The word “peregrine” originally meant “foreign or outlandish” but today, the term applies only to the peregrine falcon, the fastest bird in the world. According to the National Geographic, peregrine falcons have reached nearly 245 miles per hour in full flight. That very speed has allowed the hawk to colonize every land mass on earth save New Zealand; its great range, perhaps, accounts for its name as it has turned up in places where it was unexpected. Urban areas are the falcons’ favorite areas, given one of the hawks’ favored prey, pigeons, though peregrines will also take squirrels and rats, and watch out for your chihuahua when walking it in the park. They are readily trained and are favorites in the falconry world.
Unfortunately many bird species are declining worldwide but especially in the USA; among the culprits are climate change that affects bird habitats, as well as the tall glass towers so popular today; birds don’t know about clear glass, and crash into window panes in flight. The peregerine, and its pigeon prey, have not declined significantly, but scientists will keep a close eye on NYC avifauna to monitor and help repopulate the skies with our feathered friends.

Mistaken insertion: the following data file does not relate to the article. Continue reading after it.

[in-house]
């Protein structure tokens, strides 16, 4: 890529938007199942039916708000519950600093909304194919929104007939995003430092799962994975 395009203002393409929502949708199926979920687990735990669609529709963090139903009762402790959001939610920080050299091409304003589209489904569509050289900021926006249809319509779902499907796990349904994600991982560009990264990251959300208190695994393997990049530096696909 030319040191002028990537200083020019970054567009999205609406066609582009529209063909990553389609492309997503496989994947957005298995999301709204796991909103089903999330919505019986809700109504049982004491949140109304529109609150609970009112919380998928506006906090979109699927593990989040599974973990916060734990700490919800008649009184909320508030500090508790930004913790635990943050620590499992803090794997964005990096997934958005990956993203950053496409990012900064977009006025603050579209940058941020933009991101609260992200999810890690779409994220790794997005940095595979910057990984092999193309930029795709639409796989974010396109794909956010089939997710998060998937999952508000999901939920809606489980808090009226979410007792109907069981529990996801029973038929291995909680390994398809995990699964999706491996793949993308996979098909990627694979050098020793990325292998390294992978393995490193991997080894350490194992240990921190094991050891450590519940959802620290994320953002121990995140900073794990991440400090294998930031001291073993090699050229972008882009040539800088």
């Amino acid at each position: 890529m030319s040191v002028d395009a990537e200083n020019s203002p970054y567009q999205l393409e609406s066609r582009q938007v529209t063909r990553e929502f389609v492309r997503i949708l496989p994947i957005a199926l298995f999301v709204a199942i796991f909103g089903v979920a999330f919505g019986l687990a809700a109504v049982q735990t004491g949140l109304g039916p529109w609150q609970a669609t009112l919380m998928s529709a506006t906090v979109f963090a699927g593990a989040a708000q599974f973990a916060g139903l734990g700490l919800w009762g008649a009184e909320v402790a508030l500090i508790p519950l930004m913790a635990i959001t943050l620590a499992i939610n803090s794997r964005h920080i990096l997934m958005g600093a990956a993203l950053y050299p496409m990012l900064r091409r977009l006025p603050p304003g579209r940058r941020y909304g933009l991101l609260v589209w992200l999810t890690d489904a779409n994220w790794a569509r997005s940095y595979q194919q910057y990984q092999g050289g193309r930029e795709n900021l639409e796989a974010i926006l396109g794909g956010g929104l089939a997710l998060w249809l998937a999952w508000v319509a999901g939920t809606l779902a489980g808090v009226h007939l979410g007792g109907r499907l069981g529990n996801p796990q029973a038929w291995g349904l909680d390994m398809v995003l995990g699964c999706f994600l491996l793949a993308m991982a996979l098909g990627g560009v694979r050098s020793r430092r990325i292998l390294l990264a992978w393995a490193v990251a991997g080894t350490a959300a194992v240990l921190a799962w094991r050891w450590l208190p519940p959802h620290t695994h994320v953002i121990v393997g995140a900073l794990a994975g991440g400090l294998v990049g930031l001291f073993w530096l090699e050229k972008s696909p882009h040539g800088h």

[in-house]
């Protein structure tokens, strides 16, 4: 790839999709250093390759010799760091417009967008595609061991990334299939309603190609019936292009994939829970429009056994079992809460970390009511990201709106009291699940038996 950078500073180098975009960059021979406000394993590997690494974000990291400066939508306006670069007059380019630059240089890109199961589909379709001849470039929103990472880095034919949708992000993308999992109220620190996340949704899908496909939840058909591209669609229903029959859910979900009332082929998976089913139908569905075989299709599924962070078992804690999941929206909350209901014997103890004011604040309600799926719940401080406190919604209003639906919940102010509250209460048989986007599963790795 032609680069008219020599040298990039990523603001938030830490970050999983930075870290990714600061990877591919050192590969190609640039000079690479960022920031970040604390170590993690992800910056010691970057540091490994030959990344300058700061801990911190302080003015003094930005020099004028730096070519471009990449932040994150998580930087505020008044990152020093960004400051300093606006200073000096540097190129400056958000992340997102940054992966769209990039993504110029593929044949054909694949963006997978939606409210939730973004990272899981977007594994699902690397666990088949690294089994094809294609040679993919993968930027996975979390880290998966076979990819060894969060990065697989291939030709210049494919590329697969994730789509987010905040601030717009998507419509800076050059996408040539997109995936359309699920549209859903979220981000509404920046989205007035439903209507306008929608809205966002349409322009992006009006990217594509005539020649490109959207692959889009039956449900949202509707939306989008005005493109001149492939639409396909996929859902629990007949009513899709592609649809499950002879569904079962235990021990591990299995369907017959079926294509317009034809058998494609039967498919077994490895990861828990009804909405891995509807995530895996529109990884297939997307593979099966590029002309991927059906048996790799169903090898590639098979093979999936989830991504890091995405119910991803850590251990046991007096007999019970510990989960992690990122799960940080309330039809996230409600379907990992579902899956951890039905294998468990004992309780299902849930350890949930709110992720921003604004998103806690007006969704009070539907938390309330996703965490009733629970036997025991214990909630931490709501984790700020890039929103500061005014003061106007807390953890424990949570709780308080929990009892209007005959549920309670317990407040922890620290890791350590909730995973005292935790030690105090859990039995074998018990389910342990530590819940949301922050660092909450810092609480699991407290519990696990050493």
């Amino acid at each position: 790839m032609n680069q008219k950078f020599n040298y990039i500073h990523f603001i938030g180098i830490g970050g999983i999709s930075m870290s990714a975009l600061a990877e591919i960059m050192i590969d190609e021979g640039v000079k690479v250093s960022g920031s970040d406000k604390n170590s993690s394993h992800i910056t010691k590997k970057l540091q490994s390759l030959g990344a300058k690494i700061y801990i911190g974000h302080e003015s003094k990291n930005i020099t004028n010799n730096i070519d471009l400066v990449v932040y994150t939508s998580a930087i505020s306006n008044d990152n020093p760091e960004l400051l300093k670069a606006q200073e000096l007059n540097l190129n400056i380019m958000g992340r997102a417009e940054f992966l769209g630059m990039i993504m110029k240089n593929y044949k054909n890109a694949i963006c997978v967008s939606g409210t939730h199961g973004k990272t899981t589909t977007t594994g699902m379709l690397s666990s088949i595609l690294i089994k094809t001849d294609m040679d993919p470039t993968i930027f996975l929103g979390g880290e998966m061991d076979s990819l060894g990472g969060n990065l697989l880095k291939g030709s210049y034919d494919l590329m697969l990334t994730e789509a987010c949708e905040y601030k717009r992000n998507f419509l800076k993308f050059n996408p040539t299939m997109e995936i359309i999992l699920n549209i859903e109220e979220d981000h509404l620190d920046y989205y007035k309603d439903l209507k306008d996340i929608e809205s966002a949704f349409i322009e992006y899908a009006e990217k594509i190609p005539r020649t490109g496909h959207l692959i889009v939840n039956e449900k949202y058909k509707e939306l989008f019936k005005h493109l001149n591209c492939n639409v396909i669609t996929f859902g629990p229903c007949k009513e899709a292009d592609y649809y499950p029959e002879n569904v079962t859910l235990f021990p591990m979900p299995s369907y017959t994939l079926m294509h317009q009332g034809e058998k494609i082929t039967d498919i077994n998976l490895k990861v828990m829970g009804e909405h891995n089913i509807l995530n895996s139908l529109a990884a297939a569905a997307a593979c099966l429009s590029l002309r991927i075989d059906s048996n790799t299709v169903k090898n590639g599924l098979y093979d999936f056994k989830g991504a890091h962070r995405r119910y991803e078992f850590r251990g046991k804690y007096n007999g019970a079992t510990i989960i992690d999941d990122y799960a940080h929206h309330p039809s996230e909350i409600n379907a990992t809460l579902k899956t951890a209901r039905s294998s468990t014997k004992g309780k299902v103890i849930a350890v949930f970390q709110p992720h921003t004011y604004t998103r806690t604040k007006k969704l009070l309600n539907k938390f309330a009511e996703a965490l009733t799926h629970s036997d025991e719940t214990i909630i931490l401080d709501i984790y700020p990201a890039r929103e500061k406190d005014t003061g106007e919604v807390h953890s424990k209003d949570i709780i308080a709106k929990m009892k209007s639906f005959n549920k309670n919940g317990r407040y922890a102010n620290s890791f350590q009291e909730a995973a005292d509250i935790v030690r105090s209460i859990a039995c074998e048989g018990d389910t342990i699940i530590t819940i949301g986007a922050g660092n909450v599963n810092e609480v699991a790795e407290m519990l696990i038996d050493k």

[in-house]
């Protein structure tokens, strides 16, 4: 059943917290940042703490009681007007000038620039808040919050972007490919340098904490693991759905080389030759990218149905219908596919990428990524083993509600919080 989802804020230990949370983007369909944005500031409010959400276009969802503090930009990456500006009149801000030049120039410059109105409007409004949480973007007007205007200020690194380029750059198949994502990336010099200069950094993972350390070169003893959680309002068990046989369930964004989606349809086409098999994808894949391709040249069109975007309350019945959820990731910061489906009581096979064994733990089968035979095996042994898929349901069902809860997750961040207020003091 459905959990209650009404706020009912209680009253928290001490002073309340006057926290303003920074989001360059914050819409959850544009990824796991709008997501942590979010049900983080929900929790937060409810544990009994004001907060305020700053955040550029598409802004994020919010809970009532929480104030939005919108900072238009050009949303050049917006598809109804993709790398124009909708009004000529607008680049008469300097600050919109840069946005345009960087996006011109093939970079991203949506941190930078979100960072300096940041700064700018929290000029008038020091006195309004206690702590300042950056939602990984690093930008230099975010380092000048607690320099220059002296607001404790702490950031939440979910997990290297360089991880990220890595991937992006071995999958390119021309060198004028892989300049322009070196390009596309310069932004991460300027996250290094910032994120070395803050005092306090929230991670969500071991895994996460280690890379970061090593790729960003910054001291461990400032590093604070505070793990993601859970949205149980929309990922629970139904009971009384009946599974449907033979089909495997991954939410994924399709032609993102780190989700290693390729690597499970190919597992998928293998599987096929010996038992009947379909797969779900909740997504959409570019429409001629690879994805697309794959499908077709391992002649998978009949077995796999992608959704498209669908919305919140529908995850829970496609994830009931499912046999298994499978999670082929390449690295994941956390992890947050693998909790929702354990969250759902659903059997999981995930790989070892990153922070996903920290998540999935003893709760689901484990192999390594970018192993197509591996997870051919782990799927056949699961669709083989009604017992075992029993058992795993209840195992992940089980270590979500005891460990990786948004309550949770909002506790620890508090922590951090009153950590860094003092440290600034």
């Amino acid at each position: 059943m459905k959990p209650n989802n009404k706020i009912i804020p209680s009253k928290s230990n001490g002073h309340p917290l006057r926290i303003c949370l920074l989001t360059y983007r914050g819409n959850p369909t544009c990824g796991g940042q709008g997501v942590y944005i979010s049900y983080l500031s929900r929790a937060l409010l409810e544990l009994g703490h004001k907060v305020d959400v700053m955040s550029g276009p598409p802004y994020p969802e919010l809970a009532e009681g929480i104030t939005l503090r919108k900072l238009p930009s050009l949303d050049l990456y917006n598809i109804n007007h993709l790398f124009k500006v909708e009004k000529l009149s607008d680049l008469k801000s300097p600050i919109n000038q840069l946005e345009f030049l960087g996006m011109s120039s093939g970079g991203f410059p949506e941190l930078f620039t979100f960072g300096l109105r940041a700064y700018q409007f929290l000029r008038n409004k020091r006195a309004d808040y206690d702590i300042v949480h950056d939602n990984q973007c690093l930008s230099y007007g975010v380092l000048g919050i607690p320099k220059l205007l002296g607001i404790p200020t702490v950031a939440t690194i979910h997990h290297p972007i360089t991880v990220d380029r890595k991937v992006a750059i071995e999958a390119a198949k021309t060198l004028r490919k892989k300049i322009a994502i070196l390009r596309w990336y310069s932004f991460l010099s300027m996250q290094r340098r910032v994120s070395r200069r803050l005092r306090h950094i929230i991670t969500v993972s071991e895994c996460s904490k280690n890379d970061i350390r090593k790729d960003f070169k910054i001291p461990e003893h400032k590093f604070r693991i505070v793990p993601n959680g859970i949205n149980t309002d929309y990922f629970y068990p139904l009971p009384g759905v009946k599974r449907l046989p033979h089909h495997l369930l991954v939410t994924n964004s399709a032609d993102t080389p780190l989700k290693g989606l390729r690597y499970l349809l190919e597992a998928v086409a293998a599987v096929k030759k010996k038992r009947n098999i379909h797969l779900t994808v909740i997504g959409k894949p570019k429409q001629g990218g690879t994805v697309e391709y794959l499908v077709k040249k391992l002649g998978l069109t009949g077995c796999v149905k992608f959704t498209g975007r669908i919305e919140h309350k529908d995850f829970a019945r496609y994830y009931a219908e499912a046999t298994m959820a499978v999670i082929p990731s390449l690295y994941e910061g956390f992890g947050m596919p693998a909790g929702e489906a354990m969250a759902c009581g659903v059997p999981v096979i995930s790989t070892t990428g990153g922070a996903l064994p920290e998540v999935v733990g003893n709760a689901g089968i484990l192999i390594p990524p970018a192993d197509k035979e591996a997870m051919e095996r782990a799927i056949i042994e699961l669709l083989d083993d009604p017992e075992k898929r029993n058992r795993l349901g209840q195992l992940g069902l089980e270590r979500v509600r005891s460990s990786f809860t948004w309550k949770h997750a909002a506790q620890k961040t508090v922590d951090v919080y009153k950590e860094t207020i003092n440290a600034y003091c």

I was strolling up Broadway toward Verdi Square at 72nd Street when I spotted this wooden falcon outside the 72nd Street stationhouse. It is an installation by artist Nicolas Haliber, one of a number of bird sculptures in Manhattan scheduled to remain in place through November 2019 as part of the Birds on Broadway project. Other installations include the Red Necked Grebe at Broadway and 64th; the brant (duck) at 96th; double-crested cormorant at 105th; goldeneye duck at 117th; hooded merganser duck at 139th; snowy owl at 146th; and wood duck at 157th.